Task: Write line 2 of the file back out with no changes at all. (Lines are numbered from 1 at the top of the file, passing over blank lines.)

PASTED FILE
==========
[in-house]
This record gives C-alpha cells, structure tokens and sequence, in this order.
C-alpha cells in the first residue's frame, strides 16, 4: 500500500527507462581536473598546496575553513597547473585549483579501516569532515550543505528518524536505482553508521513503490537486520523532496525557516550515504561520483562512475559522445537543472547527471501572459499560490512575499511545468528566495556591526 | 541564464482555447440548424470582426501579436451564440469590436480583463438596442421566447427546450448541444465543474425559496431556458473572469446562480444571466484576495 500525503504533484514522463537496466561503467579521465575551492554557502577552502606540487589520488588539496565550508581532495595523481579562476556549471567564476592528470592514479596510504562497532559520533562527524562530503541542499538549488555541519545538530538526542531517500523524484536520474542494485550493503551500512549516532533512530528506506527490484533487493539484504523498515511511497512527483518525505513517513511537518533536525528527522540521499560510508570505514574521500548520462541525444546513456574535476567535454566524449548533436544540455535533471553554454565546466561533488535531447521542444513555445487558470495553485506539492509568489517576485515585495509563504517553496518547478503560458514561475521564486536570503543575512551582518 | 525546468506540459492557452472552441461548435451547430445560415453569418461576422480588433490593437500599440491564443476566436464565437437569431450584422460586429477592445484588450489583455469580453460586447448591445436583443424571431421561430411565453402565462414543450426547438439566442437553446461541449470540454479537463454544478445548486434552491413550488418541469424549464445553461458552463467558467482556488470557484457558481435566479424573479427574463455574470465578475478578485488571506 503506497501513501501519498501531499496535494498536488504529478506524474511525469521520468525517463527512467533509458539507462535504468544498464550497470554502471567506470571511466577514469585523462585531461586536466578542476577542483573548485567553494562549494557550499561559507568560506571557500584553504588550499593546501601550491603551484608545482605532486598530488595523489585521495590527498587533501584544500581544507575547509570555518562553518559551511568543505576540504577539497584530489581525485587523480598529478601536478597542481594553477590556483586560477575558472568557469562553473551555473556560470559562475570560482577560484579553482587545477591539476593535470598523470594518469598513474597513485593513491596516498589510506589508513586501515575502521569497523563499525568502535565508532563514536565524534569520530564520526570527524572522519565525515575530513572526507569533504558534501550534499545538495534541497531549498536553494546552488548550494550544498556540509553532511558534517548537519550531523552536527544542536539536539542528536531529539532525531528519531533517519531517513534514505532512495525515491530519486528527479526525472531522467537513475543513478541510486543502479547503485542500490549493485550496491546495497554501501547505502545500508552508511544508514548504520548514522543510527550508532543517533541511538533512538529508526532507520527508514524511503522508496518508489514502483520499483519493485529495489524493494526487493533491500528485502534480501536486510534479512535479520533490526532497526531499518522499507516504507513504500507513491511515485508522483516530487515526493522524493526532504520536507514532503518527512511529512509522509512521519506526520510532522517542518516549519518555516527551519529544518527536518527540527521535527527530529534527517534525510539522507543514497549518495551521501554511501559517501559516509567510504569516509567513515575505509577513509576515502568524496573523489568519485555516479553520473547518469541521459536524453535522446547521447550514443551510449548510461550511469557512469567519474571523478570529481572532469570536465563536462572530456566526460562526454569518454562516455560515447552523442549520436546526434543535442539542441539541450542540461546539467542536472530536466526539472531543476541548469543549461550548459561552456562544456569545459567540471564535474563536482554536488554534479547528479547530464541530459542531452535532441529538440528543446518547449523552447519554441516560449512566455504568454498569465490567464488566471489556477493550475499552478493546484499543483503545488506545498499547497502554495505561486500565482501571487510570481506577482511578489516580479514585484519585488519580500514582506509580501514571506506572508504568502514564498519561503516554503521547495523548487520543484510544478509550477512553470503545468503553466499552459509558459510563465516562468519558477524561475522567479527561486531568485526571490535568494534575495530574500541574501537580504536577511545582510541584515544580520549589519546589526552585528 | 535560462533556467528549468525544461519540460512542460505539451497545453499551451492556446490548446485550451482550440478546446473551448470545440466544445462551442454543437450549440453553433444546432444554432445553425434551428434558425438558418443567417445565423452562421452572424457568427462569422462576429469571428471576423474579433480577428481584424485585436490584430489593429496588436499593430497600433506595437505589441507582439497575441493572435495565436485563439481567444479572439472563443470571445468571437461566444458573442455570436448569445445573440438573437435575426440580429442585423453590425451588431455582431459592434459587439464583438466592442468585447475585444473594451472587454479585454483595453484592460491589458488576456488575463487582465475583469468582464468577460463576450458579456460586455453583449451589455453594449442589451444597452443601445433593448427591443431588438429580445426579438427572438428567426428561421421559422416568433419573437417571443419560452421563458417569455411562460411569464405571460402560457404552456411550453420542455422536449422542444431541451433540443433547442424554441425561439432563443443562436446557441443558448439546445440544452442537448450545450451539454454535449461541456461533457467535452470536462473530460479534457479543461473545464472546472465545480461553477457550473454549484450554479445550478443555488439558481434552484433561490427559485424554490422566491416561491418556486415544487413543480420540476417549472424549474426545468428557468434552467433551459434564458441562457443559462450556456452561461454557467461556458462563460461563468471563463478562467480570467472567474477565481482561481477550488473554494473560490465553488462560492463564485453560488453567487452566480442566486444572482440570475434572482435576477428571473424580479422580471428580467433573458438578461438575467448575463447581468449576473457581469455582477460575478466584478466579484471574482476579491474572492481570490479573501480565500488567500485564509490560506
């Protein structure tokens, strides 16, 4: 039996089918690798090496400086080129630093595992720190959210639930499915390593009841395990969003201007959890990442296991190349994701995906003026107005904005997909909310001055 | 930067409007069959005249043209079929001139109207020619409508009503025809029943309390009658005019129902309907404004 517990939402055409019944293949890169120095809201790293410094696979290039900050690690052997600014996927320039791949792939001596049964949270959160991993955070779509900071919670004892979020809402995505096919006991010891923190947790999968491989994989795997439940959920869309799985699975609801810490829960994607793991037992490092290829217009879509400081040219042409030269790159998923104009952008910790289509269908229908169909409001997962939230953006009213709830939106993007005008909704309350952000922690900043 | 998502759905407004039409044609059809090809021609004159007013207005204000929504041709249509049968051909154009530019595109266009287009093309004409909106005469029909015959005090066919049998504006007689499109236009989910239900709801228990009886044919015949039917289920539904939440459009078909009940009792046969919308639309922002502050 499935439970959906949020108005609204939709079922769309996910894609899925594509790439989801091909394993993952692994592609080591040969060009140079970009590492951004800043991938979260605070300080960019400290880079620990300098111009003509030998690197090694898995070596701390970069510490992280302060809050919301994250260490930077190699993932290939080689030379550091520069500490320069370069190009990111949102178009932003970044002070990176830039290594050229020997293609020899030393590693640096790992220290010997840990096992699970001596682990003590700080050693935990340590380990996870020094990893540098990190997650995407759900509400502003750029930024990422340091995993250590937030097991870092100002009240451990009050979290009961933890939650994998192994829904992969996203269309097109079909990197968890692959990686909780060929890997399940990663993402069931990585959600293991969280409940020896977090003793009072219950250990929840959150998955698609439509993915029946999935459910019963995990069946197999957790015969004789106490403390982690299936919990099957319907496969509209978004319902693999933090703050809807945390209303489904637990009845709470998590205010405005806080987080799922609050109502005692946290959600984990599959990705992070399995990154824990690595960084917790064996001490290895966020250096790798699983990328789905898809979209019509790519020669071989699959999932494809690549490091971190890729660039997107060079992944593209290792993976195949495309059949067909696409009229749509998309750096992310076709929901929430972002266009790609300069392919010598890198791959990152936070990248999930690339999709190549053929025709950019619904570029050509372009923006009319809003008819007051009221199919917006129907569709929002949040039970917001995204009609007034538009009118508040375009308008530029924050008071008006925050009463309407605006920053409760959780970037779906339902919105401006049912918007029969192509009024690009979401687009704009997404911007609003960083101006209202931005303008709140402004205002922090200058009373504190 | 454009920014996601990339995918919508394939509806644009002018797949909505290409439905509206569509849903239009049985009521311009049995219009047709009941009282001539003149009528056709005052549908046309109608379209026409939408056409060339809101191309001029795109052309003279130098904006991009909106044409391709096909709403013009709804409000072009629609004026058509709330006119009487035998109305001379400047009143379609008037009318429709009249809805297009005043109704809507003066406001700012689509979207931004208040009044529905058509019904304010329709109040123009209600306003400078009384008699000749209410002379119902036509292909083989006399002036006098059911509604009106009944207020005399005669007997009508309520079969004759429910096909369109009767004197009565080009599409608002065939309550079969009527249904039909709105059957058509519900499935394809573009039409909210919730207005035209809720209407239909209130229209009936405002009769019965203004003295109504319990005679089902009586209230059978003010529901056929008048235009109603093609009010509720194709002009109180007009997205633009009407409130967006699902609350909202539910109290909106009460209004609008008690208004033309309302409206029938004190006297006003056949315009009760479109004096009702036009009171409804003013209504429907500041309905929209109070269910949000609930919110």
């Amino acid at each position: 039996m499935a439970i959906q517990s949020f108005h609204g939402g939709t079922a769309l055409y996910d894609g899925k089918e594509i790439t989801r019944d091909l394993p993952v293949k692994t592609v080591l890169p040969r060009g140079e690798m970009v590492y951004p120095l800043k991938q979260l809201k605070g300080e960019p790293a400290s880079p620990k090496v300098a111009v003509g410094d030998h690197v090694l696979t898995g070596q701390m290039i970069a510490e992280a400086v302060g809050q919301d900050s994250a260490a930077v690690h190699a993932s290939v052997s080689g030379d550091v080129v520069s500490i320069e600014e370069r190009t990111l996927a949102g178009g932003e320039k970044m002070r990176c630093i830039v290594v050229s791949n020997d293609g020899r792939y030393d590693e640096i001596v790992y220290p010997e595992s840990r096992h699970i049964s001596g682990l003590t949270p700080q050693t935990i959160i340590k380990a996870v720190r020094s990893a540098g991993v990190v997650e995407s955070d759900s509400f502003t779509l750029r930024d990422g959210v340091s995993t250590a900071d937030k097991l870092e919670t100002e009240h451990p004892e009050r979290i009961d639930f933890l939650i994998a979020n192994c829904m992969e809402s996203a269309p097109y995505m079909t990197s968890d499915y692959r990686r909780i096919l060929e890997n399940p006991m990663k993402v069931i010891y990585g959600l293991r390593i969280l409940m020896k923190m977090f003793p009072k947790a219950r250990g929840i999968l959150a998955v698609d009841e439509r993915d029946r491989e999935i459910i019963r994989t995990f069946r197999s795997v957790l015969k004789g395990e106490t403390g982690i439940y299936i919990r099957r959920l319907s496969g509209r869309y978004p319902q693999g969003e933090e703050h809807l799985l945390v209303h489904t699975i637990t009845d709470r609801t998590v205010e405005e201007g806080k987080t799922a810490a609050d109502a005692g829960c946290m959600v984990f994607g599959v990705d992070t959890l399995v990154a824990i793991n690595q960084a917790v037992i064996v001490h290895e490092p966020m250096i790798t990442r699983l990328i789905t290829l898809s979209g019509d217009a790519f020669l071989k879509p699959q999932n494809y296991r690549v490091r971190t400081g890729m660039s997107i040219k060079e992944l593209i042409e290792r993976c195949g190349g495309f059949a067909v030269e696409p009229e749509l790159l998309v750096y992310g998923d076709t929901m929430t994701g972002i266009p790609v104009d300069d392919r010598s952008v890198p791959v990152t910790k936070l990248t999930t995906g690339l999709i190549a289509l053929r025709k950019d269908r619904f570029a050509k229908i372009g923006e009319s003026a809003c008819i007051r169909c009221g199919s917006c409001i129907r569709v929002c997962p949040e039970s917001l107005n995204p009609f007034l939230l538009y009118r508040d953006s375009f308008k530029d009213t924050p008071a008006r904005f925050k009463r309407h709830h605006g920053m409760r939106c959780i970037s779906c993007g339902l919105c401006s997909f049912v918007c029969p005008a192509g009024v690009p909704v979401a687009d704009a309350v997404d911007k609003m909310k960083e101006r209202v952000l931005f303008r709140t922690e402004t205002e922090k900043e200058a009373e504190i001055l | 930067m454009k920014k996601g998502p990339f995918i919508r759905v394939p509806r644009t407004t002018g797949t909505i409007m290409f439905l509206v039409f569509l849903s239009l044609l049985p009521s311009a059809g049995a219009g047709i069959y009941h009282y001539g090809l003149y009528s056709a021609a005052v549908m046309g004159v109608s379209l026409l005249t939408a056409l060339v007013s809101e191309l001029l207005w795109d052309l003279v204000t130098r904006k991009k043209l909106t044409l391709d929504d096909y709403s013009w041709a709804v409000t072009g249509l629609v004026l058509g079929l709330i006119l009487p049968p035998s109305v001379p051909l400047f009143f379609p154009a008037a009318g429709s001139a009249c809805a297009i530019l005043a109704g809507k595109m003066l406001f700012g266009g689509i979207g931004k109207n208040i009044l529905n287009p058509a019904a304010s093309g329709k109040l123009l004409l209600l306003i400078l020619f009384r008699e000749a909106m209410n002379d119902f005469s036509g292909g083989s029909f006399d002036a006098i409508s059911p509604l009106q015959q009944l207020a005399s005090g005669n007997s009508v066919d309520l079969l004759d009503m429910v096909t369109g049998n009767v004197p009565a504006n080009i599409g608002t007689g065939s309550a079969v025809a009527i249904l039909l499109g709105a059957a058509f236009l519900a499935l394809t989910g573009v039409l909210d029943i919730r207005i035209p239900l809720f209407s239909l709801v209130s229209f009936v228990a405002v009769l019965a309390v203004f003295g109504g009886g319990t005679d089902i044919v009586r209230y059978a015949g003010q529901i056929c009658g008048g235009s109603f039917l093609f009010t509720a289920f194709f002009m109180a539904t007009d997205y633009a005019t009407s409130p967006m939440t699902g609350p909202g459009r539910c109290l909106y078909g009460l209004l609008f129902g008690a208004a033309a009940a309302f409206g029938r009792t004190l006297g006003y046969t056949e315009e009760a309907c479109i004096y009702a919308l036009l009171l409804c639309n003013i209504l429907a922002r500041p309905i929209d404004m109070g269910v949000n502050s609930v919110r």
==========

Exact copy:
This record gives C-alpha cells, structure tokens and sequence, in this order.